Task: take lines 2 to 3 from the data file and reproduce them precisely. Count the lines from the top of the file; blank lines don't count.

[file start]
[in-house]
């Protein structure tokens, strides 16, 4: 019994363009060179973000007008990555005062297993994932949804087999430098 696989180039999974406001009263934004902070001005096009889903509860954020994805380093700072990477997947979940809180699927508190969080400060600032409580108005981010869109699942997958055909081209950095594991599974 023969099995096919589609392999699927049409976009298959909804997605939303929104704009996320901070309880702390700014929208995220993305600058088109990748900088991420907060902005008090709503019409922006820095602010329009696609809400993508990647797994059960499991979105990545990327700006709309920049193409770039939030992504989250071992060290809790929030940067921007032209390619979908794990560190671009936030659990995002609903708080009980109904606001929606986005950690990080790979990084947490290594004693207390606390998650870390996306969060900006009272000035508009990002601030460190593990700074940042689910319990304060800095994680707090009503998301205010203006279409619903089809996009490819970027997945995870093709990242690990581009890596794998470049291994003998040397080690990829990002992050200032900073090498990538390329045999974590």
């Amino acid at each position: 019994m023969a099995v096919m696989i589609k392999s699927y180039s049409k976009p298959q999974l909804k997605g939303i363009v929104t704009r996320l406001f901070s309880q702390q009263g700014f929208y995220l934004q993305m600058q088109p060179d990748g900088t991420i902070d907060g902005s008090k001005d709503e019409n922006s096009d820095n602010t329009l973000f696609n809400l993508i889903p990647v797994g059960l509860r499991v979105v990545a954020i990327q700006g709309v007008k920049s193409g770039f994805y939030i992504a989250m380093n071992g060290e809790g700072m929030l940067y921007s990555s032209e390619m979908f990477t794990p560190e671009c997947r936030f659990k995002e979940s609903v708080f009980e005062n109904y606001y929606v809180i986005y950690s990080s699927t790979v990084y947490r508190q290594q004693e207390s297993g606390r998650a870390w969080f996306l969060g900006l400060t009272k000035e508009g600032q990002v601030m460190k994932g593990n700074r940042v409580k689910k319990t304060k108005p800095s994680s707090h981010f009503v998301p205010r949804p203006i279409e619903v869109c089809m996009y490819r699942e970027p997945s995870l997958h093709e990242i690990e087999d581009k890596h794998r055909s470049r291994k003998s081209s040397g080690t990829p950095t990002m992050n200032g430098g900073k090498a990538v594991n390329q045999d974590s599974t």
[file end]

């Protein structure tokens, strides 16, 4: 019994363009060179973000007008990555005062297993994932949804087999430098 696989180039999974406001009263934004902070001005096009889903509860954020994805380093700072990477997947979940809180699927508190969080400060600032409580108005981010869109699942997958055909081209950095594991599974 023969099995096919589609392999699927049409976009298959909804997605939303929104704009996320901070309880702390700014929208995220993305600058088109990748900088991420907060902005008090709503019409922006820095602010329009696609809400993508990647797994059960499991979105990545990327700006709309920049193409770039939030992504989250071992060290809790929030940067921007032209390619979908794990560190671009936030659990995002609903708080009980109904606001929606986005950690990080790979990084947490290594004693207390606390998650870390996306969060900006009272000035508009990002601030460190593990700074940042689910319990304060800095994680707090009503998301205010203006279409619903089809996009490819970027997945995870093709990242690990581009890596794998470049291994003998040397080690990829990002992050200032900073090498990538390329045999974590």
């Amino acid at each position: 019994m023969a099995v096919m696989i589609k392999s699927y180039s049409k976009p298959q999974l909804k997605g939303i363009v929104t704009r996320l406001f901070s309880q702390q009263g700014f929208y995220l934004q993305m600058q088109p060179d990748g900088t991420i902070d907060g902005s008090k001005d709503e019409n922006s096009d820095n602010t329009l973000f696609n809400l993508i889903p990647v797994g059960l509860r499991v979105v990545a954020i990327q700006g709309v007008k920049s193409g770039f994805y939030i992504a989250m380093n071992g060290e809790g700072m929030l940067y921007s990555s032209e390619m979908f990477t794990p560190e671009c997947r936030f659990k995002e979940s609903v708080f009980e005062n109904y606001y929606v809180i986005y950690s990080s699927t790979v990084y947490r508190q290594q004693e207390s297993g606390r998650a870390w969080f996306l969060g900006l400060t009272k000035e508009g600032q990002v601030m460190k994932g593990n700074r940042v409580k689910k319990t304060k108005p800095s994680s707090h981010f009503v998301p205010r949804p203006i279409e619903v869109c089809m996009y490819r699942e970027p997945s995870l997958h093709e990242i690990e087999d581009k890596h794998r055909s470049r291994k003998s081209s040397g080690t990829p950095t990002m992050n200032g430098g900073k090498a990538v594991n390329q045999d974590s599974t």